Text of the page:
May-15-05  Shams: <Backward Development> I play both sides of this line, so a very sincere thanks for some great analysis. I feel like I should pay you.

In your second line (after 10...bxa4!) does white just intend to leave his king in the center of the board? Castling kingside does not look great. Instead of 15...h6 what about simply ...g6,...Bg7, and ...0-0?

Also: 15.Rb2 doesn't look strictly necessary. Sure it's a better square for the rook but black is not threatening to open the a3-f8 diagonal just yet. What about 15.Be2 g6 16.f4 Ng7 17.Bf3 instead. It overextends white and further opens his king, but those bishops are gorgeous.

Premium Chessgames Member
  tpstar: Impressive attack by Browne with remarkable patience. Note 19. Rxd7! and White goes a full Rook down, but the Nd7 no longer defends the Rf8 nor the crucial c5 square. Important quiet moves were 21. b3 so the Queen covers a1, 22. Qe5 threatening 23. Rd6+ & 23. Qc5+, and 23. Qd4! with the double mate threats 24. Qb6# & 24. Qd7# so Black had to give the Rook back (23 ... Ra1+) since 23 ... Qa7? 24. Qxc4+ and White mops up.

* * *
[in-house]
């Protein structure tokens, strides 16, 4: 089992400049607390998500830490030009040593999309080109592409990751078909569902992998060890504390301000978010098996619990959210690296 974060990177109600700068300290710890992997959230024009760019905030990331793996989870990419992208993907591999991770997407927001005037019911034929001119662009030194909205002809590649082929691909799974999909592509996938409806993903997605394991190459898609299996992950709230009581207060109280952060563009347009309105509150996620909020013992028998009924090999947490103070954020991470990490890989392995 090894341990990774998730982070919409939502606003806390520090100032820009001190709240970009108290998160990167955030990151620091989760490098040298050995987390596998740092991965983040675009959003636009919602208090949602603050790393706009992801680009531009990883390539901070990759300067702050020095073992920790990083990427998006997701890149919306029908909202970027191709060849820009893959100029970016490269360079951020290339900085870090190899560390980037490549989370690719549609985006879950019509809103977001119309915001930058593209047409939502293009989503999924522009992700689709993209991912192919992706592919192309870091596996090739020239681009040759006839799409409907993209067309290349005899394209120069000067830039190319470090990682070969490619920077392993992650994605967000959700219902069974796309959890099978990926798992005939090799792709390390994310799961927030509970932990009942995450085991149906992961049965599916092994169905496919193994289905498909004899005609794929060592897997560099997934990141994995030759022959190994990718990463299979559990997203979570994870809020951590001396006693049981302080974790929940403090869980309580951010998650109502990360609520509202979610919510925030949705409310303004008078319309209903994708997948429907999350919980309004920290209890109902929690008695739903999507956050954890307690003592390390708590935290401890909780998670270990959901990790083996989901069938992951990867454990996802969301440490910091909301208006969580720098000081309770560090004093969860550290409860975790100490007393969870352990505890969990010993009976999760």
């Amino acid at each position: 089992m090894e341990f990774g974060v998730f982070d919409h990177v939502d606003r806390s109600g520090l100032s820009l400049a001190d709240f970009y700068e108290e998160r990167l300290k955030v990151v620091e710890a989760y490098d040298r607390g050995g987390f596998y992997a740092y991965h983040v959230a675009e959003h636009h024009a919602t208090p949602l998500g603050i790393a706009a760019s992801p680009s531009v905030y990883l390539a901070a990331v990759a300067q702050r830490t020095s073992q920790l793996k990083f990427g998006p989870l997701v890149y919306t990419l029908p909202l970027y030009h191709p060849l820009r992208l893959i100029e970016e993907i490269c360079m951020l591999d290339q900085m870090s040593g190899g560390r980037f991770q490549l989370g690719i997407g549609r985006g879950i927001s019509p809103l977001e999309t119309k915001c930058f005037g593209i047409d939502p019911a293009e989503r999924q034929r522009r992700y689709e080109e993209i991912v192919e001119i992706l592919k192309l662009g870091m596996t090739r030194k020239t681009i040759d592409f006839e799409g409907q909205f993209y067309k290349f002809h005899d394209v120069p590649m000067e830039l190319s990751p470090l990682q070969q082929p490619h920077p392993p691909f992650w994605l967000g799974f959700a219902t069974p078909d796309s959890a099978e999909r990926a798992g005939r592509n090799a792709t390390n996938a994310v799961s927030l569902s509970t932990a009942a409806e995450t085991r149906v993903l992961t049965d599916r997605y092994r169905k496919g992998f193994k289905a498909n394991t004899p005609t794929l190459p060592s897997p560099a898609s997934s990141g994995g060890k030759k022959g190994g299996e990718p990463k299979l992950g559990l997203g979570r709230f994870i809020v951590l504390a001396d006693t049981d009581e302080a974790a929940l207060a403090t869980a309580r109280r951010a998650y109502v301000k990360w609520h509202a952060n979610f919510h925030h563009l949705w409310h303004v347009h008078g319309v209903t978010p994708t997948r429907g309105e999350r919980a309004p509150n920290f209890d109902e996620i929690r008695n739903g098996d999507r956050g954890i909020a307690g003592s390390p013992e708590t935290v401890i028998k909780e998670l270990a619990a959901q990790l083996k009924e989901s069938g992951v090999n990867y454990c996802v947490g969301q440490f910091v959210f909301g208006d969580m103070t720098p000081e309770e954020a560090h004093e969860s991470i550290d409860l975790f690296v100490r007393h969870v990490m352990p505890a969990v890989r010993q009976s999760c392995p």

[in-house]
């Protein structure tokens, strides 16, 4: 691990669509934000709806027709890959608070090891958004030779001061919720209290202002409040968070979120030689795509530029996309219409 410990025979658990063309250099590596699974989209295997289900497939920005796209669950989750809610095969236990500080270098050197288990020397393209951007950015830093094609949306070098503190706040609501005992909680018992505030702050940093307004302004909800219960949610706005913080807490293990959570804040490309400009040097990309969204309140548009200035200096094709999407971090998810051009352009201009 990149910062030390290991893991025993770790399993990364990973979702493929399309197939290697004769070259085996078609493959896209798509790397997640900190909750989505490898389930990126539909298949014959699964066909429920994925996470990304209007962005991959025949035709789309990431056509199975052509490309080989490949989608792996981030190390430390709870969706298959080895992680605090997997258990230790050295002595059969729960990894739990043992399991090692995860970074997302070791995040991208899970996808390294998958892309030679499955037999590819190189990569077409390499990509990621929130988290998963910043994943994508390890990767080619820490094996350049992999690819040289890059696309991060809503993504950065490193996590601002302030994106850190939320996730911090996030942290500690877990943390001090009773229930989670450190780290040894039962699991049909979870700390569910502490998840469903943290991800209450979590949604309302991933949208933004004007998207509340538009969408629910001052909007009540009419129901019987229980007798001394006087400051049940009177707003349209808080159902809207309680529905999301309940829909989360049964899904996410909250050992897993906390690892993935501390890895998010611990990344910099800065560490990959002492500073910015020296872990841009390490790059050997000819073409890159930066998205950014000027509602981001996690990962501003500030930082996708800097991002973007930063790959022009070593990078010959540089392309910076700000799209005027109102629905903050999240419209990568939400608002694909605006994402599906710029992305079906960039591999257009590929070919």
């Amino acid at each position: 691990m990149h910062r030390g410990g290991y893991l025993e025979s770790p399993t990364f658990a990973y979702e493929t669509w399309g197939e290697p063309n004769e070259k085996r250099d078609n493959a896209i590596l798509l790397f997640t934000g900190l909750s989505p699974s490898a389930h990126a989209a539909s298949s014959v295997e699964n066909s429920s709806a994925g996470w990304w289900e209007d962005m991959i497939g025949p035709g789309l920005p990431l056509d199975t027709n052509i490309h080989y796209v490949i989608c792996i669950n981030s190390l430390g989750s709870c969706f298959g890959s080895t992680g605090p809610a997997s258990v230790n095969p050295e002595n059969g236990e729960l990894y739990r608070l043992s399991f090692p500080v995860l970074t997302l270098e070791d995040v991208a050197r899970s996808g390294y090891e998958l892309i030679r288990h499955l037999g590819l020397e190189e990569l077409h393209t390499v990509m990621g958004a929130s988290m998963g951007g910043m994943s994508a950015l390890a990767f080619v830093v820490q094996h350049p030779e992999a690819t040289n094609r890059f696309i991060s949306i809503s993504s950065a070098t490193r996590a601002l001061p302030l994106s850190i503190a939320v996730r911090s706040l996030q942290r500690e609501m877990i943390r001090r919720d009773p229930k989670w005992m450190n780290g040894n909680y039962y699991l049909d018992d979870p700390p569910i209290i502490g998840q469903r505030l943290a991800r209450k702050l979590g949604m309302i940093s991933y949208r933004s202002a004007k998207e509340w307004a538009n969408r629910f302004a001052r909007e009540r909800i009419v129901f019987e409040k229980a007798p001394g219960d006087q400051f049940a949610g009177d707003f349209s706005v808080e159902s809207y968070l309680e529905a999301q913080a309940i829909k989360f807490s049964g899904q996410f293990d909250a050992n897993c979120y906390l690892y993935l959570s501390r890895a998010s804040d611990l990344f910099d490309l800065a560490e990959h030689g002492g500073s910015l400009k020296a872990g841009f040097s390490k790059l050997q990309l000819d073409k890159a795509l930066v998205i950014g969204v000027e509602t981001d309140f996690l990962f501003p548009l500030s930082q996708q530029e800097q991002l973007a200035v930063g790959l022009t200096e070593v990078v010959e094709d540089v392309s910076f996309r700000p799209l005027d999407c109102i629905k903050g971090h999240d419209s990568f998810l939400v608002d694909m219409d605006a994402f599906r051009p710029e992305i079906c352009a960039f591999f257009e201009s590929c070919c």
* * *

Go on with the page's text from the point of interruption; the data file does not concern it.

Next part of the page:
<Backward Development> <Shams> Thanks for the great analysis. =)

tpstar0-kstc_jyu (Yahoo 1/27/06): 1. e4 c5 2. Nf3 d6 3. d4 cd 4. Nxd4 Nf6 5. Nc3 a6 6. Be3 e6 7. f3 b5 8. g4 Nbd7 9. Qd2 (9. g5) Qc7 10. 0-0-0 Be7 11. h4 Bb7 12. Kb1 b4 13. Na4 (13. Nce2!?) Nc5!? (13 ... a5) 14. Qxb4 Nxa4 15. Qxa4+ Bc6? 16. Qxc6+ 1-0.

Jul-18-15  mel gibson: DR4 64 bit agrees with the moves until
21... Ra6.
That turns the game into a draw.
Premium Chessgames Member
  Gregor Samsa Mendel: Today's Saturday puzzle begins at white's 19th move, but as <tpstar> said almost 10 years ago, the really hard moves to find are 21 b3, 22 Qe5, and 23 Qd4. I didn't find any of them.